Tributes to 'always happy' Sunderland man who died from stab wound

The family of a man who bled to death after receiving a stab wound in mysterious circumstances have paid tribute to their “always happy” relative.

Wednesday, 23rd October 2019, 6:00 am
Updated Wednesday, 23rd October 2019, 10:12 am
Flowers and police in Kemble Square, Downhill, Sunderland, where the body of Barry Solomon was discovered in 2017.

Police have also offered their sympathy to Barry Solomon’s family and insisted they will revisit the case if new evidence emerged.

Mr Solomon, 42, died after receiving a stab wound to his left thigh at his home in Kemble Square, Downhill, Sunderland on April 22, 2017.

Partner Caroline Barker, who was 39 at the time, was arrested on suspicion of murder before she was told earlier this year that she would face no further action.

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An inquest at Sunderland Coroners’ Court on Tuesday was told that medical examinations could not rule out beyond all reasonable doubt that the wound had been “self inflicted”.

Several of 42-year-old Mr Solomon’s relatives were at the Sunderland Civic Centre hearing and issued a tribute to him afterwards.

It said he had a “sense of humour”, was “always happy” and “hard working”.

The statement also described him as “kind and considerate” with “lots of friends” and was “loved by many, many people, family, friends”.

The tribute included a comment from his sister, who asked not to be named, which read: “My brother was very loving to my family and friends. Very loyal, happy going.”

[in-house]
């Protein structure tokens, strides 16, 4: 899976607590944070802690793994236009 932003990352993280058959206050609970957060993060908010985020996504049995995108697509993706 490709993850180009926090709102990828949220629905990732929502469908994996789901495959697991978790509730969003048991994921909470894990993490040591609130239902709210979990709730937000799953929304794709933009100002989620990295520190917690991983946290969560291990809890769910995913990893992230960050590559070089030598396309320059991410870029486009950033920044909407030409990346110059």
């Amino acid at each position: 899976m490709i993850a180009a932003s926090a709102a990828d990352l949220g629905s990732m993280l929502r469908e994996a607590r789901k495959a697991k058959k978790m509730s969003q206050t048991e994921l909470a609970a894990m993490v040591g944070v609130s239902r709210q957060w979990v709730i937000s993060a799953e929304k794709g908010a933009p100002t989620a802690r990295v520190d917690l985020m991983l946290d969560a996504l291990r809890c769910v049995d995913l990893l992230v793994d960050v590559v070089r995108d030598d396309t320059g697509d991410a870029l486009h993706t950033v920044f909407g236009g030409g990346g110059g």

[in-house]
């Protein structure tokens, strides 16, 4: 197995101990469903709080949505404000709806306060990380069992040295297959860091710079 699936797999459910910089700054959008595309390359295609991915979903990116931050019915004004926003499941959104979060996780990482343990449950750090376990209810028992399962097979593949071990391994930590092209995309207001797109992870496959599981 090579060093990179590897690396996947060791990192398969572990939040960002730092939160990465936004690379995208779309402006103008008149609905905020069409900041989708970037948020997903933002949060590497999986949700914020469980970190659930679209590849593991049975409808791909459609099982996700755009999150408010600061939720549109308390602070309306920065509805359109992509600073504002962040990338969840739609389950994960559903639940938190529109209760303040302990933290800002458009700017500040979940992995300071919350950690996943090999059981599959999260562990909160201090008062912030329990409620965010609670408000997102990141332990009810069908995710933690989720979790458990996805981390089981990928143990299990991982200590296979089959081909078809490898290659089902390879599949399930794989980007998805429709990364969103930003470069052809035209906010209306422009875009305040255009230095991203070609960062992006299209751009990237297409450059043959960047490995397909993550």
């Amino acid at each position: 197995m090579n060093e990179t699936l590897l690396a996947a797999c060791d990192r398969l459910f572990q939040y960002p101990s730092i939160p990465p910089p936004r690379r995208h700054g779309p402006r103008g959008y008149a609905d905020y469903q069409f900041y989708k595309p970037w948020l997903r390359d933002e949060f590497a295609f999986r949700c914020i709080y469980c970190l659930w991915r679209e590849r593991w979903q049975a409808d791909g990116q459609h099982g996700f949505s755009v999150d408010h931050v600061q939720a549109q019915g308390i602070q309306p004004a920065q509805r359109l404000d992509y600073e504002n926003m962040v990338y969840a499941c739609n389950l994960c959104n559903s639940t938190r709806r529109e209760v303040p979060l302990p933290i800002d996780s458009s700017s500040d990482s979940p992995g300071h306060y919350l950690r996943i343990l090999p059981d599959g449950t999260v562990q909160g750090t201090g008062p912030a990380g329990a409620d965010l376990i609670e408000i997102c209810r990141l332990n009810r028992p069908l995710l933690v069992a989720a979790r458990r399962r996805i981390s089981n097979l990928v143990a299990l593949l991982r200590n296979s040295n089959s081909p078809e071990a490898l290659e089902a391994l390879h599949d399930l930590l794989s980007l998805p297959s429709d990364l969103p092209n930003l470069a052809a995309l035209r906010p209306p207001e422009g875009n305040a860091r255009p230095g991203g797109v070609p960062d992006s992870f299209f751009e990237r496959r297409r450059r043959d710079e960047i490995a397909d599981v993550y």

She said the family will “miss him so much” and added: “He used to go to my mam’s every Saturday with flowers”.

Tributes left outside the Kemble Square property in 2017 included messages saying “gone far too soon” and “love you with all my life and heart”.

Police quickly described his death as an “isolated incident” although extra patrols were deployed to offer assurance to residents.

Ms Barker was arrested the following day after initially volunteering to be questioned at Southwick Police Station about her partner’s death.

Three juveniles were also detained before they were quickly told that they would face not further action.

Detective Chief Inspector Andy Fairlamb, of Northumbria Police, said after assistant coroner David Place recorded an open verdict: “First and foremost, our thoughts remain with Barry’s family following this traumatic incident and they continue to be supported by dedicated family liaison officers at this extremely difficult time.

“A full and frank investigation was carried out following Barry’s death in April 2017 and all lines of inquiry have since been proportionally pursued.

“We respect the verdict of today’s inquest and if any information comes to light about this case our detectives will make sure that it is still investigated.”

Anyone with any information about the case can contact Northumbria Police by via 101, quoting reference number 1261 22/04/17.